"I bet they will."
"So if you moved your truck, I guess you got the crates..."
"Look for yourself."
Einar looked. No crates. Relieved. Would have felt so trapped in one of those crates. So confined. Besides which they would have messed up the load even further made weight distribution more difficult. Which must have been why Roger finally decided against their use. The concept, though, had been a useful one. Concealment. Given the nature of the cargo, concealment of some sort was essential, and now they would be left to use the duffel bags which lay folded and ready.
Roger was ready to go, peering up at a few high streamers of cloud which had recently appeared from behind the horizon, and looking anxious. "We doing this?"
One last glance at Liz, at little Will, entirely enthralled by the plane and striving his hardest to reach up and touch a wing, and Einar nodded, took a step towards the plane and nearly fell when he stumbled over some not‐quite‐visible irregularity in the soil. Roger caught him, a firm hand on his wrist.
"You sure you're ok, man? You kinda feel like ice. Maybe you should eat before the flight."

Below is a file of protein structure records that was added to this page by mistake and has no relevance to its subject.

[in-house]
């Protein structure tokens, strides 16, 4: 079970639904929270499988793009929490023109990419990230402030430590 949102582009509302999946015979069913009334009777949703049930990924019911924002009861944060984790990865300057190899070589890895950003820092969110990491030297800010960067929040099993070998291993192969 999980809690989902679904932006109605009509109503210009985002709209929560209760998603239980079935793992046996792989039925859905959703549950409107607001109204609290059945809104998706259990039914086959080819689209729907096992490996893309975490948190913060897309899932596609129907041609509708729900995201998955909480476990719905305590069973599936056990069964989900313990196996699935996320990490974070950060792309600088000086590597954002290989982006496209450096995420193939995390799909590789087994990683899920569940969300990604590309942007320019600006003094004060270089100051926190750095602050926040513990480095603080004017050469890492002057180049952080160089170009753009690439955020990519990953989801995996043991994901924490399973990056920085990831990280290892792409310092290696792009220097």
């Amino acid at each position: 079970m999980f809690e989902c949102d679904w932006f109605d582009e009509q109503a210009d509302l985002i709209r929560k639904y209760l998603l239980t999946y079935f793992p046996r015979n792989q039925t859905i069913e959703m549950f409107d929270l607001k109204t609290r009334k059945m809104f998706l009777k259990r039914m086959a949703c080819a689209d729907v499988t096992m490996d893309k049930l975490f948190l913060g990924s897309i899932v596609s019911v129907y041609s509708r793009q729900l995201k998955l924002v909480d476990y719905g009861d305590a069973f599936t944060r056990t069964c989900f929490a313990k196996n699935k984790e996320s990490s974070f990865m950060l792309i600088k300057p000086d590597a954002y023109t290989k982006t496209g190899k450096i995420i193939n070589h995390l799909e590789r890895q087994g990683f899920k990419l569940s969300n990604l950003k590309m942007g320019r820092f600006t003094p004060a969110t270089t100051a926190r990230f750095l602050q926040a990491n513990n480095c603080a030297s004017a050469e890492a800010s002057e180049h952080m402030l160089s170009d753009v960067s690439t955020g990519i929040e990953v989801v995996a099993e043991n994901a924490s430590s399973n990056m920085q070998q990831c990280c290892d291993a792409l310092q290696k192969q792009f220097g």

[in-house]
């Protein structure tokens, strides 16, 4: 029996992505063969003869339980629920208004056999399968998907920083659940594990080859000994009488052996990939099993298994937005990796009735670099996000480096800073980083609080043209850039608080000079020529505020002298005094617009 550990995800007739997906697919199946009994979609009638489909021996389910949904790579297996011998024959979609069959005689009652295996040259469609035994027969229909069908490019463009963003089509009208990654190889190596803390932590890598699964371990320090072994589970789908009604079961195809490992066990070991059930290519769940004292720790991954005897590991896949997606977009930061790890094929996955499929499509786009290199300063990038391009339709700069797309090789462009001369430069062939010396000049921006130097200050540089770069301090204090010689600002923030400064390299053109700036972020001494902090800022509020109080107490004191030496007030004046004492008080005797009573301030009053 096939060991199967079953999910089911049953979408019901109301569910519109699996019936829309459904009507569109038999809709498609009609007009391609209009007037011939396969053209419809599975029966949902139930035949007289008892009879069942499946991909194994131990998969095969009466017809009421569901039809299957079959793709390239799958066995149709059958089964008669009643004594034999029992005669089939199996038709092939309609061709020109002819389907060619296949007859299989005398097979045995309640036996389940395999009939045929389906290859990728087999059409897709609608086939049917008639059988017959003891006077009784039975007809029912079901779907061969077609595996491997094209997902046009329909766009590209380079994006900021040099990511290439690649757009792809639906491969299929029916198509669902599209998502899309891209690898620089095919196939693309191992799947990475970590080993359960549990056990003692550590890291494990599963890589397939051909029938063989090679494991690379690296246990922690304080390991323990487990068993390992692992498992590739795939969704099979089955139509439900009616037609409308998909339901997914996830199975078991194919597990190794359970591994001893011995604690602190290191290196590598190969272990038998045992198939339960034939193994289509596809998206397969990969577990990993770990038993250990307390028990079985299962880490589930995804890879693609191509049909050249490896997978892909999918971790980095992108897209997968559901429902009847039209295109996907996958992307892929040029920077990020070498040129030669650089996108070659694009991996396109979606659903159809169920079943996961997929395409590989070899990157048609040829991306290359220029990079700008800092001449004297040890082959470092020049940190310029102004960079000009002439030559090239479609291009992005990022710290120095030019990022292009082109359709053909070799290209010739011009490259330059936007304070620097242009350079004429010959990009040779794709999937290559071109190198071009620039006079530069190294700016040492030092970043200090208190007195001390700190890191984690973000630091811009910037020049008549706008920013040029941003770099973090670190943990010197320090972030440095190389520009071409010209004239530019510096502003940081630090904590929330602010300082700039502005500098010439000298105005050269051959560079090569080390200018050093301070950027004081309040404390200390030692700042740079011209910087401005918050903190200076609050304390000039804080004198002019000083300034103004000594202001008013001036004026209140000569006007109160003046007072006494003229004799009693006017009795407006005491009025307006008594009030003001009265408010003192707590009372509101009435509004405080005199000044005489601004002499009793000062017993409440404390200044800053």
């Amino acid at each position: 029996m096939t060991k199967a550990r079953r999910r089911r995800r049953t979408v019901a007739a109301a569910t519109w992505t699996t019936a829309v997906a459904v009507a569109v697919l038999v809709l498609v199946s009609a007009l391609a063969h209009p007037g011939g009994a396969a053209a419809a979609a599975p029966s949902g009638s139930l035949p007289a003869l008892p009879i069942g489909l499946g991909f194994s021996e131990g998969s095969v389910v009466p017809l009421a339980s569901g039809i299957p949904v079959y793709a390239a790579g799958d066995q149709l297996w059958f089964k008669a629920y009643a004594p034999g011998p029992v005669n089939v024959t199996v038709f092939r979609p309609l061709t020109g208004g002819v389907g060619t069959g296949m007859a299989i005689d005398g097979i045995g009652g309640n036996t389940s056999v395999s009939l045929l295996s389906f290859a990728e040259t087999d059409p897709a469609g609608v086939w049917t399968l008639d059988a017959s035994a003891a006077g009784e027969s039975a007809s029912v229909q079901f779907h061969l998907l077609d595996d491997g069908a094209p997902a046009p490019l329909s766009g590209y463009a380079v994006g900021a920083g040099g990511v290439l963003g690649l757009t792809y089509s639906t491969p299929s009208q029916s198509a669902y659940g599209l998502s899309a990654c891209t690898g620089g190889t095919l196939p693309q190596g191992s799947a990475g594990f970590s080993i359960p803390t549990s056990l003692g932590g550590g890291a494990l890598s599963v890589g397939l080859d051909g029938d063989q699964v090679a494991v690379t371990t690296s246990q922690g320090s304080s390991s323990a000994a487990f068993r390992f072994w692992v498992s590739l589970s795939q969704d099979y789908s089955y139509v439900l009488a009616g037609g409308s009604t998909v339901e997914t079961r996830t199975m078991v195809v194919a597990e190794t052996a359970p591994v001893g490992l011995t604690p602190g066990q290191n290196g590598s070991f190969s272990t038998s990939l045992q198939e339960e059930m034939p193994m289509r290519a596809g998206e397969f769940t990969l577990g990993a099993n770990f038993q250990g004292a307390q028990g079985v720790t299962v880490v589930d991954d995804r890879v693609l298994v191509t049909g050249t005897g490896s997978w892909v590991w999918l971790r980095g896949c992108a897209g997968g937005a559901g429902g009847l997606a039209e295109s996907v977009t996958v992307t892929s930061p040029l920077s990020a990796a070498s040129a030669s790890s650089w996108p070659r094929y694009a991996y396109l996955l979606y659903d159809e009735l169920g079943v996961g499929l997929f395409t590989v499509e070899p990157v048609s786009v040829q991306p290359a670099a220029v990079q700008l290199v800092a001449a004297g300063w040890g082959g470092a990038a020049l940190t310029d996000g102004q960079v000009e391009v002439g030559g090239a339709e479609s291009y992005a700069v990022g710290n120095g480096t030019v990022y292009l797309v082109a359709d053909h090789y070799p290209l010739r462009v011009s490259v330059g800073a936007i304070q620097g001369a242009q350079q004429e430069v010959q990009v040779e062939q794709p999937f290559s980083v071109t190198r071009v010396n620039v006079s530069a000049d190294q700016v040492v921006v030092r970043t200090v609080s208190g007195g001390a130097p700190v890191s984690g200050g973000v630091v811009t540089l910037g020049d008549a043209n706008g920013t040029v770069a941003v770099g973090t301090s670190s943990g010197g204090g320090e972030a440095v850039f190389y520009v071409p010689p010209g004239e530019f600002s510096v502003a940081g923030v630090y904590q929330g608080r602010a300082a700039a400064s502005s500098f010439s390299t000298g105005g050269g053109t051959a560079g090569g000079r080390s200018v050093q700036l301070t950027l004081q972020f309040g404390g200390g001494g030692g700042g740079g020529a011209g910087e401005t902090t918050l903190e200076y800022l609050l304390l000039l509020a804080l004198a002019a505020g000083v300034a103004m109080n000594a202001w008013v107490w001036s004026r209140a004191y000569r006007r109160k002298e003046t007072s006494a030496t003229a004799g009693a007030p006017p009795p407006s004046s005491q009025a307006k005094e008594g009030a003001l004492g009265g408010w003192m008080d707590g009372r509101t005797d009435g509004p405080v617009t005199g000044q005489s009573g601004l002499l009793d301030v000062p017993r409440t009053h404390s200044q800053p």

"Huh? No, I'm fine. Let's get airborne, before your cargo changes its mind..."
Into the bags, then, they slithered with some difficulty in the close confines of the plane, Muninn secured somewhat unhappily in Liz's hat, Will going in with Liz and Einar taking the rifle with him, despite some degree of consternation from Roger, who really did not want holes in his aircraft should such be at all avoidable... They were ready to go, then, roughness of the meadow beneath Roger's tundra tires, a bump as they left the ground and then the smooth nothingness of rapid ascent as the powerful little plane climbed, banked, headed south.